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ISLAMABAD: The Auditor General of Pakistan (AGP) has found irregularities worth around Rs70 billion in the various road projects of the National Highways Authority (NHA), including certain projects initiated under the China-Pakistan Economic Corridor (CPEC).

The report on NHA's accounts for the audit year 2019-2020 found 110 cases, involving an amount of around Rs70 billion, where unauthentic/unjustified payment, payment of foreign currency without required proof, irregular award of contracts, violations of the Public Procurement Regulatory Authority (PPRA) rules, and unauthorised expenditures were observed.

The Sukkur-Multan motorway and Thakot-Havelian section under the CPEC were also found to contain irregularities by the auditors. The report found overpayment due to non-deduction on account of reduced quantities of grouted rip rap to the tune of Rs2.27 billion in Sukkur-Multan motorway.

The PPRA Rule-4 provides that procuring agencies, while engaging in procurement, shall ensure that the procurements are conducted in a fair and transparent manner, the object of procurement brings value for money to the agency, and the procurement process is efficient and economical.

Audit noted that NHA prepared a PC-I for construction of Peshawar Karachi Motorway Section-II Multan-Sukkur section (392 KM). The PC-1 was approved by the ECNEC on 3rd July 2014 with the cost of Rs259,353.10 million.

Bids were invited for the project with estimated cost of Rs240,158.390 million. Three Chinese firms participated and M/s China State Construction Engineering Corporation Limited submitted lowest bid of Rs406,332.270 million, which was reduced to Rs294,352.00 million, after negotiations.

Audit observed that besides variation in other items against which the cost was rationalised, quantities of grouted Rip Rap Class A were reduced from 944,155 Cu.m to 575,015 Cu.m (as provided in Schedule O) but cost effect on account of such decrease was not recovered from the contractor at the time of rationalisation or at later stage.

Audit pointed that issue during August-September 2019. The P&CA section replied that the bidding process of said project was done in accordance with rules and regulation including the PPRA rule-4. The reply was not accepted because when the contractor quoted his bid for Rs406.332 billion, it include quantity of ground rip rap as 944 155 Cu.m.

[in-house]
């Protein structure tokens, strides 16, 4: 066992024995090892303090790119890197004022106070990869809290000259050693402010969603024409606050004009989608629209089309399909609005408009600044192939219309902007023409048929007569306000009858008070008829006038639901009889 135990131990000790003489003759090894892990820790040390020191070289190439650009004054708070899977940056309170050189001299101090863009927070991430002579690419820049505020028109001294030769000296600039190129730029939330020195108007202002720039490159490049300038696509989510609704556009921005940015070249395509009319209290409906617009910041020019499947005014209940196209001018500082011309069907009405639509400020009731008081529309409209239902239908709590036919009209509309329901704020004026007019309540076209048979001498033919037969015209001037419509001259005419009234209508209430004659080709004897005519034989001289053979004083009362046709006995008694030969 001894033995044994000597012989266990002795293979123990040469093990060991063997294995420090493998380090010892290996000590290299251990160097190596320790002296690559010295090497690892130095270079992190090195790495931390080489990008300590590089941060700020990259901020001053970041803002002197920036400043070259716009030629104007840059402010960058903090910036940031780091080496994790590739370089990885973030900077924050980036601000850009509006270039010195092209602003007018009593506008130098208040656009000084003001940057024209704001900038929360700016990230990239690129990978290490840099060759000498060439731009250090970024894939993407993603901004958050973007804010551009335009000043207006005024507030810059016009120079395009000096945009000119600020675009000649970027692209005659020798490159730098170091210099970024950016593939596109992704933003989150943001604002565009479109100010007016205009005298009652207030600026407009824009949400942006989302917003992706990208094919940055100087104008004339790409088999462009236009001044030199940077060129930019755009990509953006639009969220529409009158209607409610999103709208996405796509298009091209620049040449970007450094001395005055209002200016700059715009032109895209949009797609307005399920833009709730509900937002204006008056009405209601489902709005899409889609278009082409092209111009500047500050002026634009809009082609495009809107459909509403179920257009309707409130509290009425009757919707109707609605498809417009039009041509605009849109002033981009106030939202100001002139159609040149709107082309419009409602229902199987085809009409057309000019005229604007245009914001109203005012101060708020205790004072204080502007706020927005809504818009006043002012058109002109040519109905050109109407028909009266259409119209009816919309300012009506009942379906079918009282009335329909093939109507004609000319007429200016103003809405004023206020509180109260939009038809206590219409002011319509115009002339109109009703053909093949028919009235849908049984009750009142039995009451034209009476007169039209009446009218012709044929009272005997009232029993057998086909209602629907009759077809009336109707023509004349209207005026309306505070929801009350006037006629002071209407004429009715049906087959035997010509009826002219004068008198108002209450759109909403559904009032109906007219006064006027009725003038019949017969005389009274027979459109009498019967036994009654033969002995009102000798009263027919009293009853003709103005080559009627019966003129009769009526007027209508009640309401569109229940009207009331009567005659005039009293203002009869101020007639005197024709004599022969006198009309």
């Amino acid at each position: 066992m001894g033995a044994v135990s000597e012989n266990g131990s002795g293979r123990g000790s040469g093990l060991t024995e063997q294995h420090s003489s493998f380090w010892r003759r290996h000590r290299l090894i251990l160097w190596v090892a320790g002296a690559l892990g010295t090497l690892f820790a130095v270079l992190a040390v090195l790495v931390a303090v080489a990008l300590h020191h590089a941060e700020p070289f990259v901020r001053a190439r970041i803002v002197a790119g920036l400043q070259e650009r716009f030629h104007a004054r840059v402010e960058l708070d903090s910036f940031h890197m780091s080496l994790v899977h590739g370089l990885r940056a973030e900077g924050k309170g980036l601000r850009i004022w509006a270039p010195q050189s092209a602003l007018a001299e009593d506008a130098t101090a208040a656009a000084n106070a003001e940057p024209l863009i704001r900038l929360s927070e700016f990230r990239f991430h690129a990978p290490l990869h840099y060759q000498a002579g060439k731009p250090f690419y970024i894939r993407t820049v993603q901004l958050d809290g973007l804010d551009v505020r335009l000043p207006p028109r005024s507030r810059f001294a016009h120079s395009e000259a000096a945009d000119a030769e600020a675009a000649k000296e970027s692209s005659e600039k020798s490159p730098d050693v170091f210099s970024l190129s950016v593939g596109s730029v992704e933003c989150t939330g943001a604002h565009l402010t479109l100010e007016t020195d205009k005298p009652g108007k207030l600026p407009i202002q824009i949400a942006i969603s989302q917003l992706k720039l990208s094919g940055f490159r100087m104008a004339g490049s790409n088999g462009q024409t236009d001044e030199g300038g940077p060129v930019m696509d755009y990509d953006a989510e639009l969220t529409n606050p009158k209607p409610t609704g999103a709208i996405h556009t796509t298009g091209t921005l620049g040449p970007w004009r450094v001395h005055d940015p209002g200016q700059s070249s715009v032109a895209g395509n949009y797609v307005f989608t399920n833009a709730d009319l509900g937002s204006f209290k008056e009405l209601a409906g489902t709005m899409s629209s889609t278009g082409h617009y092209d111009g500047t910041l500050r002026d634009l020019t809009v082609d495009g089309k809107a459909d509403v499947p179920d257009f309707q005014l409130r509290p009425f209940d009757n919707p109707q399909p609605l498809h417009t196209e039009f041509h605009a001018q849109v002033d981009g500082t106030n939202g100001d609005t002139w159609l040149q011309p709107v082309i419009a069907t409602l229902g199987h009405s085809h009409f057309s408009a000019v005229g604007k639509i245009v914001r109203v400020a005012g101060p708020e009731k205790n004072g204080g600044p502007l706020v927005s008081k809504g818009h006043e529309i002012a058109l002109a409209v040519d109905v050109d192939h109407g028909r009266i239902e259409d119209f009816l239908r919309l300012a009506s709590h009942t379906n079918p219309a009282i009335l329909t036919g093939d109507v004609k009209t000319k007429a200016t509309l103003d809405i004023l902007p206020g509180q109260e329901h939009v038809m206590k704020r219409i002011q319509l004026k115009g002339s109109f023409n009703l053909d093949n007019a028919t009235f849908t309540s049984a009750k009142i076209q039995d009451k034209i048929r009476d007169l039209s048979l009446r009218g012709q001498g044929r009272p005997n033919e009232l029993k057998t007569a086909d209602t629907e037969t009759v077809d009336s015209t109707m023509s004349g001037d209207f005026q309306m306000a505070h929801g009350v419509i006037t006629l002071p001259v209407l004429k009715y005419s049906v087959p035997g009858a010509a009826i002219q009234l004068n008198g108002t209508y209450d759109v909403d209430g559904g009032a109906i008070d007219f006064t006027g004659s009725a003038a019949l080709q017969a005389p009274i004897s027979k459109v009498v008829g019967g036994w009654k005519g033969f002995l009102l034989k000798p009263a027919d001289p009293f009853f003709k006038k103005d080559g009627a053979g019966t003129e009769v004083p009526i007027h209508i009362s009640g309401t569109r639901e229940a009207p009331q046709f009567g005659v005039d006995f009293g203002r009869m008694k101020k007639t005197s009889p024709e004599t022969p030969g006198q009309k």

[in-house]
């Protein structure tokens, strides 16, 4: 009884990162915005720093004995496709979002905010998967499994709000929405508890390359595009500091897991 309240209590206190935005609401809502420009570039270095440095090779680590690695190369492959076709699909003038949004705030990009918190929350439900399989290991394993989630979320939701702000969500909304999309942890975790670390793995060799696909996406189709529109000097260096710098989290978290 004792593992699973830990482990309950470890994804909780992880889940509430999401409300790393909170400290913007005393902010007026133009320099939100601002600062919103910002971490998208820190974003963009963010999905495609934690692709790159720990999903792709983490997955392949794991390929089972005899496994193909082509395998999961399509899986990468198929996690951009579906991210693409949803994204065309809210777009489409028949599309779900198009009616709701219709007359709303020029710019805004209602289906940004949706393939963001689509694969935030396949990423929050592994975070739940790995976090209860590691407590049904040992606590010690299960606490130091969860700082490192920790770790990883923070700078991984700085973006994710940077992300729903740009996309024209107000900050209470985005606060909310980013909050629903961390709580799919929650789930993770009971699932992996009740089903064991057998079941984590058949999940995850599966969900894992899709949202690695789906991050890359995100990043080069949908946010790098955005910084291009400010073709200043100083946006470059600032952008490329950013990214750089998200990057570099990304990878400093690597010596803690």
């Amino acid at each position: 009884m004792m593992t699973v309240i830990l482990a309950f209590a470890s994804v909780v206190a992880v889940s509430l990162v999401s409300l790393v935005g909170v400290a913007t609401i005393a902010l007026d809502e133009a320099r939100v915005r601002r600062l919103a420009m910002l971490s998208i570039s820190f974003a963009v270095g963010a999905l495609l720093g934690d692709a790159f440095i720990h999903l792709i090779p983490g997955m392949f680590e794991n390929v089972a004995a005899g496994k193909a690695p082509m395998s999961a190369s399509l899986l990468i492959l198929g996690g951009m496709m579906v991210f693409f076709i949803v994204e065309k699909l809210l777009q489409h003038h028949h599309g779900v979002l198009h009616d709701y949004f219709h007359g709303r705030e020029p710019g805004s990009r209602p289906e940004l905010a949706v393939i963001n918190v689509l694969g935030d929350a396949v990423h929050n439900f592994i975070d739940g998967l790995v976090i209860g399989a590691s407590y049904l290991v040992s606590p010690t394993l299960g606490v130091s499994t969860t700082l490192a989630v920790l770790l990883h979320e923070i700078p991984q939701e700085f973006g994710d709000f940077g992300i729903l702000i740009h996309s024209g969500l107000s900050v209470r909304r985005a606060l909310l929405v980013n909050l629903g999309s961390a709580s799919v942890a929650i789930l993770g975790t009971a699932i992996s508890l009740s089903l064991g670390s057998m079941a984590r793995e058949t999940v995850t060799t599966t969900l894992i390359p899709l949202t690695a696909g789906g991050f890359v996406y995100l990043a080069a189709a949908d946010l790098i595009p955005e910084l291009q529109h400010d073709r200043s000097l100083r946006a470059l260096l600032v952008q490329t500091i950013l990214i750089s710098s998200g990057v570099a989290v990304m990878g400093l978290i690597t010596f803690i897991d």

Later on, when negotiations were held and rationalisation was done, the quantities of ground Rip Rap were decreased to 57.015 Cu.m without considering the financial aspect, which is unjustified as all the other items were reduced with financial effect.

The report observed non-crediting the saving by making downward adjustment due to econonomising the detailed design and overpayment due to inclusion of higher percentage in construction cost to the tune of Rs2.228 billion.

Audit noted that the NHA awarded EPC contract for construction of Havelian- Thakot Section (118 km) KKH Ph-II to M/s CCCC at a cost of Rs133.980 billion on 22nd December, 2015, with date of completion 29th February 2020.

The contractor submitted preliminary design which was reviewed by AER and afterward detailed design was submitted by Contractor Company. Auditor observed during review of the comparison sheet of CBR and compaction test prepared by the AER consultant that sub-grade CBR in cut area was achieved 18 percent to 75 percent on sub-grade in cut area and in fell area 22 percent to 62 percent.

As the pavement design was assumed on the basis of sub-grade CBR 8 percent and contractor quoted cost based on the layer thickness of the sub-base and asphalt concrete as per this pavement design; therefore, higher ratio of CBR on sub-grade than assumed was required to be re-adjusted proportionally, which was not done.

Non-adjusting the thickness of pavement quantities as per higher CBR, resulted into superfluous heavy cost of Rs2,228.436 million. Audit pointed out the matter in November 2019. The authority replied that the bid price by the EPC contractor was quoted keeping in view the prevalent CBR values in the area, whereas, detail design was done by the contractor after the signing of contract agreement.

During this phase, they conducted thorough investigation of soils found frequent variations in the CBR values. At this stage any change in the method of construction, which eventually changes the bid price, cannot be imposed upon the contractor to effect any savings in the cost to the employer.

Even if due to high CBR value, the employer asks the contractor to reduce thickness of asphalt layers, this shall not lead to change in the lump sum price of the contract. The reply was not accepted, as, non-provision of saving credit to the employer during execution and detailed design.